2017, 96 Minutes, DCP
Presented by: Lenny Feinberg
Director: Lenny Feinberg
“Why do people believe what they believe?” “What does it mean to believe?” “How can belief inspire change?” These questions form the heart of Lenny Feinberg’s fascinating documentary feature, Father’s Kingdom, a film about Maryland-born evangelist, Father Divine. Born George Baker in 1877 in a small black ghetto of Rockville derogatorily referred to as “Monkey Run,” Father Divine was a self-professed messiah who rose to prominence in the 1930s as the leader of the International Kingdom of Peace Mission, a multi-racial celibate order of devoted religious followers. Stalwart champions of interracial living and early integrationists, Father, his wife Mother Divine, and his fellow believers challenged segregation during the Jim Crow era by promoting large-scale communal living in a number of U.S. cities and at Woodmont, Divine’s 73-acre estate in Gladwyne, PA.
Decried in his day as a fraud and a charlatan, Father is now regarded by many as an early pioneer of the Civil Rights Movement. Falling somewhere between Marcus Garvey and Martin Luther King, Jr., his group chipped away at the social, political, and psychological chains of racism and bolstered black enterprise. Steadfastly committed to race equity, Father made justice and compassion cornerstones of his work and preaching. Ironically, it is likely the very prejudice and intolerance that Father railed against all his life, that has kept him out of many historical accounts. Until now.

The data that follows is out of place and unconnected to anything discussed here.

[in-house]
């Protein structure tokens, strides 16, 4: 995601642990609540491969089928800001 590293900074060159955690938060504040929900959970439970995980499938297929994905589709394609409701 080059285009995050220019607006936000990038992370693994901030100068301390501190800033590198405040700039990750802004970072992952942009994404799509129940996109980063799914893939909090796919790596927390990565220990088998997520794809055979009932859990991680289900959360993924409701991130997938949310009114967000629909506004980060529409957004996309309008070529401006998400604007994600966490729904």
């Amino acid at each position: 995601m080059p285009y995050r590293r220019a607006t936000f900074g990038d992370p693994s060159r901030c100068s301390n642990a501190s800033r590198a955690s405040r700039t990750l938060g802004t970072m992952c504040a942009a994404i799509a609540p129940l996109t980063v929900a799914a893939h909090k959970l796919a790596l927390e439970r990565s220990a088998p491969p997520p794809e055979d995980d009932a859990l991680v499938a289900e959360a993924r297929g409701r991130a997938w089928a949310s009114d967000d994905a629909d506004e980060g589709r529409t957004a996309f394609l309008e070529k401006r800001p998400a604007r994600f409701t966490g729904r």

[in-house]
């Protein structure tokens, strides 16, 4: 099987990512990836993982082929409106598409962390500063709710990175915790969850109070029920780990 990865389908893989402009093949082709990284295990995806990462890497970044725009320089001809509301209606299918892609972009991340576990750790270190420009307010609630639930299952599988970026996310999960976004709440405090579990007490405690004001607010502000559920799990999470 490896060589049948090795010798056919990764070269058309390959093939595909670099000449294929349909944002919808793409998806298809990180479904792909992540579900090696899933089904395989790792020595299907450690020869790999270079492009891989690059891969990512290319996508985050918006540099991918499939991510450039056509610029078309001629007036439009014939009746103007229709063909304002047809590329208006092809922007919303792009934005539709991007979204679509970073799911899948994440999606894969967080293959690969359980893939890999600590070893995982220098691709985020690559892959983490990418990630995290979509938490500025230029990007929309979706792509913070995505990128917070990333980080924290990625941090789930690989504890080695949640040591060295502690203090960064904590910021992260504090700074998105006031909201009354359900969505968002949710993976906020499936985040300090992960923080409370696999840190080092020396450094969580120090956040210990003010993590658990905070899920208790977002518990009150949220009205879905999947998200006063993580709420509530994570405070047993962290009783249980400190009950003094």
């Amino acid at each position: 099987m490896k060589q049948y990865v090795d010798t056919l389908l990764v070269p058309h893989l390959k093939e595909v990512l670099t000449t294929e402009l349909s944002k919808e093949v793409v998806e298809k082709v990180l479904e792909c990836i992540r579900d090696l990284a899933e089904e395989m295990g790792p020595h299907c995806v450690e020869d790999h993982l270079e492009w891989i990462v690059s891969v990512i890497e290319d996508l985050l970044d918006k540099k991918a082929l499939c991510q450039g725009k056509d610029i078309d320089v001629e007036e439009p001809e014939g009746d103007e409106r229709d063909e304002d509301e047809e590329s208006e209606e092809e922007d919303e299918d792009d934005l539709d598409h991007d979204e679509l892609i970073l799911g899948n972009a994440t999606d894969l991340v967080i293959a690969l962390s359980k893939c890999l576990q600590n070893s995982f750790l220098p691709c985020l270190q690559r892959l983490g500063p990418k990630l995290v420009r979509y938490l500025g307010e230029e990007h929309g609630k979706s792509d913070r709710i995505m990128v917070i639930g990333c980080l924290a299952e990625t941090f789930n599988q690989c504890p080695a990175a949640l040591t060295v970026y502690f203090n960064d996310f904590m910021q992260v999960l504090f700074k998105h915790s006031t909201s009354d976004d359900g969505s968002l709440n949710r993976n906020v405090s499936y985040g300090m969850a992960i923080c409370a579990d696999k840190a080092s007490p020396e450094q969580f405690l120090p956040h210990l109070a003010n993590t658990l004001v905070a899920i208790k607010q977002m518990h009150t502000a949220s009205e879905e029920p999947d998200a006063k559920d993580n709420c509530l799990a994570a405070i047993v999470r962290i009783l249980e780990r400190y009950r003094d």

Feinberg’s nuanced, intimate portrayal of Father and his worldwide congregation shines a spotlight on the organization’s significant contributions to promoting equality in America at a time when the country was intensely divided over the issue of race. The film also expertly pulls back the curtain on the handful of Father’s followers who remain, living and working together at Woodmont, devoted to preserving their leader’s legacy and way of life. A deeply satisfying film, Father’s Kingdom leaves us with lessons as relevant today as they were a century ago. (Camille Blake Fall)